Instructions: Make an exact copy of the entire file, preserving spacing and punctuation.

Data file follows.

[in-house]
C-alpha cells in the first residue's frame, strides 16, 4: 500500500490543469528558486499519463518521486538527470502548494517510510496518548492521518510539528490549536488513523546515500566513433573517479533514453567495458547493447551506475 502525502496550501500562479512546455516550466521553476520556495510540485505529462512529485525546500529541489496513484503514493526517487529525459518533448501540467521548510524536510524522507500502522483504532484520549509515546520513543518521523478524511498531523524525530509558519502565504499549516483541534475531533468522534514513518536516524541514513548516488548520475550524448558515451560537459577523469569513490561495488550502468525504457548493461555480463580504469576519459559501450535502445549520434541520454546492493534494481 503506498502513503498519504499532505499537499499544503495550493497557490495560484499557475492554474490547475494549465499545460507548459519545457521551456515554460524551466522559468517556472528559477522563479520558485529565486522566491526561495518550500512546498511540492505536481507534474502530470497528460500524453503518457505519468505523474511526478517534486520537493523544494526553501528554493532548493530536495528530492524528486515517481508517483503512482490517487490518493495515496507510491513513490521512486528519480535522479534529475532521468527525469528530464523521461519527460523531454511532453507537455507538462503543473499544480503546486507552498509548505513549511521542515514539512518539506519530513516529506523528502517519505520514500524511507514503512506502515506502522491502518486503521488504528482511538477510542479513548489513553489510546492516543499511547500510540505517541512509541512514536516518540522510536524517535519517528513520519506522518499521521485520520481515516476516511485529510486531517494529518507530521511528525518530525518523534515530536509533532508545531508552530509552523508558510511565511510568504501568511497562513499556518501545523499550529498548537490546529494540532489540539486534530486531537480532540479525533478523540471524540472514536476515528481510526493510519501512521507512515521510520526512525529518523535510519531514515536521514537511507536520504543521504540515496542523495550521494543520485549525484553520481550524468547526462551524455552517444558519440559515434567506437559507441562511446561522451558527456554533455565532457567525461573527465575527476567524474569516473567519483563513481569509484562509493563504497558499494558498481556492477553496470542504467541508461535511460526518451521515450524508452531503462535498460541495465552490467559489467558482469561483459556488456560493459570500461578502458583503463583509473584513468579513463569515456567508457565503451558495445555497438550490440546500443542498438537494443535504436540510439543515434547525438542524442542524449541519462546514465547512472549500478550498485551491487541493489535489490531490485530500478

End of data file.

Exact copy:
[in-house]
C-alpha cells in the first residue's frame, strides 16, 4: 500500500490543469528558486499519463518521486538527470502548494517510510496518548492521518510539528490549536488513523546515500566513433573517479533514453567495458547493447551506475 502525502496550501500562479512546455516550466521553476520556495510540485505529462512529485525546500529541489496513484503514493526517487529525459518533448501540467521548510524536510524522507500502522483504532484520549509515546520513543518521523478524511498531523524525530509558519502565504499549516483541534475531533468522534514513518536516524541514513548516488548520475550524448558515451560537459577523469569513490561495488550502468525504457548493461555480463580504469576519459559501450535502445549520434541520454546492493534494481 503506498502513503498519504499532505499537499499544503495550493497557490495560484499557475492554474490547475494549465499545460507548459519545457521551456515554460524551466522559468517556472528559477522563479520558485529565486522566491526561495518550500512546498511540492505536481507534474502530470497528460500524453503518457505519468505523474511526478517534486520537493523544494526553501528554493532548493530536495528530492524528486515517481508517483503512482490517487490518493495515496507510491513513490521512486528519480535522479534529475532521468527525469528530464523521461519527460523531454511532453507537455507538462503543473499544480503546486507552498509548505513549511521542515514539512518539506519530513516529506523528502517519505520514500524511507514503512506502515506502522491502518486503521488504528482511538477510542479513548489513553489510546492516543499511547500510540505517541512509541512514536516518540522510536524517535519517528513520519506522518499521521485520520481515516476516511485529510486531517494529518507530521511528525518530525518523534515530536509533532508545531508552530509552523508558510511565511510568504501568511497562513499556518501545523499550529498548537490546529494540532489540539486534530486531537480532540479525533478523540471524540472514536476515528481510526493510519501512521507512515521510520526512525529518523535510519531514515536521514537511507536520504543521504540515496542523495550521494543520485549525484553520481550524468547526462551524455552517444558519440559515434567506437559507441562511446561522451558527456554533455565532457567525461573527465575527476567524474569516473567519483563513481569509484562509493563504497558499494558498481556492477553496470542504467541508461535511460526518451521515450524508452531503462535498460541495465552490467559489467558482469561483459556488456560493459570500461578502458583503463583509473584513468579513463569515456567508457565503451558495445555497438550490440546500443542498438537494443535504436540510439543515434547525438542524442542524449541519462546514465547512472549500478550498485551491487541493489535489490531490485530500478